Trebor. Thanku for your response. I hear you LOUD and CLEAR….did you happen to read Jim’s response to my Question? His explanation makes sense….so does yours…yet they conflict as well. Jim states(and it sounds to me like he works for UMAI) that the original venison recipe had a lower salt content “than we started recommending In later recipes” however going forward in their recipes they have not changed the salt content for that recipe? Why is that? Beats me why they still recommend 1.8% salt to 5lbs of venison sausage. But they do. If it is wrong and questionable then why don’t they change it? Just curious. Doesn’t make sense. Does it? Unless 1.8% plus cure salt really is satisfactory.?? All I have to go by is what I read here on UMAI and follow their recipes. They say the venison recipe is good to go…and they have not changed the recommended salt dosage of 1.8% to 2-3%. Why haven’t they?…Brian Polcyn from the book “Charcuterie” uses that exact 1.8% measurement as well. What am I to do?
I do not like conflicting information. Who is right? Who is wrong? This is serious stuff that we are dealing with.April 19, 2017 at 1:09 am #11070
Sounds…..sound….to me. Ima eat it…but considering what u just said about the recipe don’t you think you should change it on all your literature? I mean your recipe has not changed to reflect your current view point?? I’m just making a point Jim. I definitely believe that I am safe but you really should change your recipe to reflect your views. Thanku for the input….You do work for UMAI don’t u? Sounds like u do.April 19, 2017 at 1:23 am #11071JimMember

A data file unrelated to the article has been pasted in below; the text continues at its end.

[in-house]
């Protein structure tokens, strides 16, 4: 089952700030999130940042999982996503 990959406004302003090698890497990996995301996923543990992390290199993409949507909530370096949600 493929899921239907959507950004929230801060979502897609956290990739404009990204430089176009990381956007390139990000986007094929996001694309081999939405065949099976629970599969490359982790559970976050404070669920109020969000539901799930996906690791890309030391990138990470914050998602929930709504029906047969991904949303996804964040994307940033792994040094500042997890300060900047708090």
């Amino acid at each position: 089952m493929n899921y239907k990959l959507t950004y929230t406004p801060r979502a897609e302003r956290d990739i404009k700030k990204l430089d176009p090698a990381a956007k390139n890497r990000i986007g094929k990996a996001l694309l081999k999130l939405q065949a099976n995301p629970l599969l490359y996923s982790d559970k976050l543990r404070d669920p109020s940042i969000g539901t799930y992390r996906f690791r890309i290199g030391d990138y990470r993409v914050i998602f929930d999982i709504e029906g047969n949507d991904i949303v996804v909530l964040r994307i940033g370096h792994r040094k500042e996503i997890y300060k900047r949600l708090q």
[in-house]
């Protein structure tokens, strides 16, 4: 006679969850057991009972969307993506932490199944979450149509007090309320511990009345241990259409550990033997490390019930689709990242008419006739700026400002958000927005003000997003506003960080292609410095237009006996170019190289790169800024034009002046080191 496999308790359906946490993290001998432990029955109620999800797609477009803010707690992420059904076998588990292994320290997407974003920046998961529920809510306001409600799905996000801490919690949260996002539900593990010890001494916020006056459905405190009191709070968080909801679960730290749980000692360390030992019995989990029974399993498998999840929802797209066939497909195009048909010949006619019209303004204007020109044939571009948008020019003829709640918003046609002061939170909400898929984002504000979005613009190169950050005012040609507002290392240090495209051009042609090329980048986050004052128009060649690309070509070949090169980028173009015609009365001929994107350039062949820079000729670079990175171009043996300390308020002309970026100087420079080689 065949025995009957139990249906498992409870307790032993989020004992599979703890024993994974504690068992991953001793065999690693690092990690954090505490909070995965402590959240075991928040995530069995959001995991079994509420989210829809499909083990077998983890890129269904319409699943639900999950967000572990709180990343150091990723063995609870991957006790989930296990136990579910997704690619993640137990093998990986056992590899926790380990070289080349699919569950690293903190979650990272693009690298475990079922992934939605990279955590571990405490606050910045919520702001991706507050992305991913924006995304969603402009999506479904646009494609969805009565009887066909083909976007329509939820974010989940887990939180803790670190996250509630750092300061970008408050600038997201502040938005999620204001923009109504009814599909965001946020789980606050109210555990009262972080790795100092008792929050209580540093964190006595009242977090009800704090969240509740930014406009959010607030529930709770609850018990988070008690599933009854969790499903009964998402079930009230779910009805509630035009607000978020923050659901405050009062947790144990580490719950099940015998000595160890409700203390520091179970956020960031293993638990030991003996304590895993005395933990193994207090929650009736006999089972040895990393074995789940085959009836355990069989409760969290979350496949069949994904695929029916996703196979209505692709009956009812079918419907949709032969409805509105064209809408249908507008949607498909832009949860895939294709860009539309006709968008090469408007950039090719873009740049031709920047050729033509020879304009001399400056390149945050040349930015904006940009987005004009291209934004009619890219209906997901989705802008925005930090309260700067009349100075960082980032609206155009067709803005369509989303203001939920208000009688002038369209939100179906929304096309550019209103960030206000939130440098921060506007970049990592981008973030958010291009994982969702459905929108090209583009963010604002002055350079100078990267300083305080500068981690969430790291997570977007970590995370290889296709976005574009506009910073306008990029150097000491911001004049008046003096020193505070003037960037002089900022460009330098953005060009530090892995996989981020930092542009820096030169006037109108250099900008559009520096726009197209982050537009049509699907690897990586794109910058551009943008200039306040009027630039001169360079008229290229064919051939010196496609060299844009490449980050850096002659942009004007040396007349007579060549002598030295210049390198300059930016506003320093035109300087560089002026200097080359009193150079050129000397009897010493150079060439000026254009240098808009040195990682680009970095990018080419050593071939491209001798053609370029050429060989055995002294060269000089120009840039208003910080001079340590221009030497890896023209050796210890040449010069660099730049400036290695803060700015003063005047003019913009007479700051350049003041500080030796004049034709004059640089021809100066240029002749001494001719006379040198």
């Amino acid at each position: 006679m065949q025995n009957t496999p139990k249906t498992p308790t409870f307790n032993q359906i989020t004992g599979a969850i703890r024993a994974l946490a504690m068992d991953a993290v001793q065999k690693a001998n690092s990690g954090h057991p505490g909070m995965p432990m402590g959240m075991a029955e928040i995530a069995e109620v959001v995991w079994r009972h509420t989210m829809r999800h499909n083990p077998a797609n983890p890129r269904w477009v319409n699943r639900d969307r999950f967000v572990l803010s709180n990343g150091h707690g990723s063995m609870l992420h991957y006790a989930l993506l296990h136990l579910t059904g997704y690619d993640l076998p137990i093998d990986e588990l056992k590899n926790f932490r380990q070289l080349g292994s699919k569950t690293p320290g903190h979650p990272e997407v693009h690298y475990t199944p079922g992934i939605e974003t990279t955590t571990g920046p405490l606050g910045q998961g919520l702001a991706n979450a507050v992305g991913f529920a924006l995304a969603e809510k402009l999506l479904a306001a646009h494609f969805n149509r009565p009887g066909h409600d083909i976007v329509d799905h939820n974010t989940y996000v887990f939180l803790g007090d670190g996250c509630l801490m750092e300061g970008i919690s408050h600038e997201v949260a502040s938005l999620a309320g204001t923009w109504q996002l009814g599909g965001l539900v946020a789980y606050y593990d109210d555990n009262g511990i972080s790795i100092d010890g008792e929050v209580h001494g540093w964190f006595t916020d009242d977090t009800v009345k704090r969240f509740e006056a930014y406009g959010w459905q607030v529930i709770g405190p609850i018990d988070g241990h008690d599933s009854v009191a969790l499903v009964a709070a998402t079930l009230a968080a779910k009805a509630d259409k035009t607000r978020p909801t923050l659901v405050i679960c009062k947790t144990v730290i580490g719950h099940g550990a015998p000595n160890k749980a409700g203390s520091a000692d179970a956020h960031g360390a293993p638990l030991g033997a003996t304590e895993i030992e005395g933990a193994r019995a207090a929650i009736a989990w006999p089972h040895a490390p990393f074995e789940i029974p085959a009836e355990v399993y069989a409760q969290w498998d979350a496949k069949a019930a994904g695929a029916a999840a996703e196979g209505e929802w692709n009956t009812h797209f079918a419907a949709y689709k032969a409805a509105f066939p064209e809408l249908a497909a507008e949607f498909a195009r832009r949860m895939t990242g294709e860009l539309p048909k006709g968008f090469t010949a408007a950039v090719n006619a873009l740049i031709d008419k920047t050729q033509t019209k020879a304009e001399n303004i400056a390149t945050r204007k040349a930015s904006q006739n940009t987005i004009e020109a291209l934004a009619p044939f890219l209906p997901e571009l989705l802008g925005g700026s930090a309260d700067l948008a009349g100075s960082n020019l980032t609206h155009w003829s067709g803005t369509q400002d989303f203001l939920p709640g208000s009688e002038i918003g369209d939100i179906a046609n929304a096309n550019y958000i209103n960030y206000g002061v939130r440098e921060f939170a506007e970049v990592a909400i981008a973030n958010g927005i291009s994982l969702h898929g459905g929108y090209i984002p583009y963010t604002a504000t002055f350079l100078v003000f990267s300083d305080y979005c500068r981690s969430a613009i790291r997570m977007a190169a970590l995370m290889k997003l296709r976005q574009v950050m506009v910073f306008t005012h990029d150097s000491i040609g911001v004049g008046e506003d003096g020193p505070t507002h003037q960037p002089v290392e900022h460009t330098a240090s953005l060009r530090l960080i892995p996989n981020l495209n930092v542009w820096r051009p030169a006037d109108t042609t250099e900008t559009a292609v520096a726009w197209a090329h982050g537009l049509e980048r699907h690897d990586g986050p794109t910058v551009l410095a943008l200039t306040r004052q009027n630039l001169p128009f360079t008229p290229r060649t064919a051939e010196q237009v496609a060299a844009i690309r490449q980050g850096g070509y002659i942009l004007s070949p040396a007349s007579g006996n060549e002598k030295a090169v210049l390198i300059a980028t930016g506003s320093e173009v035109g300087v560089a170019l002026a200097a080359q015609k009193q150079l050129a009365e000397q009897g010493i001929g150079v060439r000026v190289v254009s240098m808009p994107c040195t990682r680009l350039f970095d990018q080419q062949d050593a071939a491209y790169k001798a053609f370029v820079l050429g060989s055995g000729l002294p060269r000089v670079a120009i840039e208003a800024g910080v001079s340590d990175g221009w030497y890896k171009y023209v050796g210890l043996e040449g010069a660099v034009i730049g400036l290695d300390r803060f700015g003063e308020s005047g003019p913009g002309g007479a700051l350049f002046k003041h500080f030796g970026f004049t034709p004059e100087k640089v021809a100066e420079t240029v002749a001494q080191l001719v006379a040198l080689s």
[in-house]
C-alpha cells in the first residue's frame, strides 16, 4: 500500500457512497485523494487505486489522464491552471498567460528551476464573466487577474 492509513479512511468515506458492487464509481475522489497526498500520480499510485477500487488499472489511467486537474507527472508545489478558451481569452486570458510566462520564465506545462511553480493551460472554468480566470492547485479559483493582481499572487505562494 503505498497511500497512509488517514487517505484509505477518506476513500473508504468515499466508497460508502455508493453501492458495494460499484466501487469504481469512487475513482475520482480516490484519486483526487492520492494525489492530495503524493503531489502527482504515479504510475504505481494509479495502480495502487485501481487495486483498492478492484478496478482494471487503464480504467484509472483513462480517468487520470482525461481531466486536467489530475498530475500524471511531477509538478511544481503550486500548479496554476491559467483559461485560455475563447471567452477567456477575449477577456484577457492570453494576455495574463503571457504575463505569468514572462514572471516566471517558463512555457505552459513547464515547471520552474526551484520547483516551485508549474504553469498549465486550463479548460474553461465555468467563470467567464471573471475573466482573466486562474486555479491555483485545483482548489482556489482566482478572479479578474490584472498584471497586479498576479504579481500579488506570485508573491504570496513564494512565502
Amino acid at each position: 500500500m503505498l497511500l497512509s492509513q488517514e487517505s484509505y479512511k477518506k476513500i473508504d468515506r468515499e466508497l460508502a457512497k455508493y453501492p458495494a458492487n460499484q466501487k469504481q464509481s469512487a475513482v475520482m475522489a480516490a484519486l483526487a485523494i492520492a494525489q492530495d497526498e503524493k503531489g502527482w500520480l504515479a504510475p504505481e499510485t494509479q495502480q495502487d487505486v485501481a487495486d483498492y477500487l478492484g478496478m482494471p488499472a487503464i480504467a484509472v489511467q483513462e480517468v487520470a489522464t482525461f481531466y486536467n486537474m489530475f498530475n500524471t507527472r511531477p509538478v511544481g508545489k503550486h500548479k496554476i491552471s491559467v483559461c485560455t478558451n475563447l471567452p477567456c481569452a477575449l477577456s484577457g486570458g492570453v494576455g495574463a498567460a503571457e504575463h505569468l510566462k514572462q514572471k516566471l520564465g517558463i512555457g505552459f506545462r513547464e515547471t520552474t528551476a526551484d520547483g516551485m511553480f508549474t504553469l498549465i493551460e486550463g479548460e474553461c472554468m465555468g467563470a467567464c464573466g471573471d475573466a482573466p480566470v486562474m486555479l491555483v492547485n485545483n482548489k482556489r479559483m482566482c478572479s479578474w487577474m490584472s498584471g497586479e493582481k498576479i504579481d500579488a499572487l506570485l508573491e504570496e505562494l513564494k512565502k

Hey hunter, yes you have a point and we should consider changing the recipe. These recipes were borrowed from various sources and tested by us.
As you pointed out the Polcyn book uses lower salt amounts, though I am not very fond of that book.
Marianski guideline says 2.3 -3.0 %.April 19, 2017 at 11:01 am #11072BobMemberquote hunter” post=9356:
They also recomend using 20 grams culture per 5 lbs sausage :ohmy:
Reguardless of the source of the recipe it is always best to calculate the amounts of cure and salt yourself. Even though you may trust the source typos happen. I use between 2.5 and 2.8% salt and .25% cure in fermented sausagesApril 19, 2017 at 1:41 pm #11073
I am familiar with Mariansky. I just went ahead and purchased some of UMAI’s prepared packets of cure/salt per 5lbs batches of meat for future use and until I get totally familiarized with everything UMAI I will use these. All in all we novice sausage makers depend on expert advice to keep us safe and believe you me I have seen some stuff online that is totally WRONG and outright scary!!
I have been making fresh and smoked wild game sausage for many years now and have never been ill. My motto is be clean and cold when processing any meat into sausages.
Thank you, Jim, for your advice.April 19, 2017 at 1:47 pm #11074
I caught that they were using 20 grams of culture and went UGG myself…Now i did notice it was called by a different name than Bactoferm but did not do any home work to see if the ingredients were the same or potentcy was the same etc.
Thank you Trebor for your responses to my queiries. Greatly appreciate it!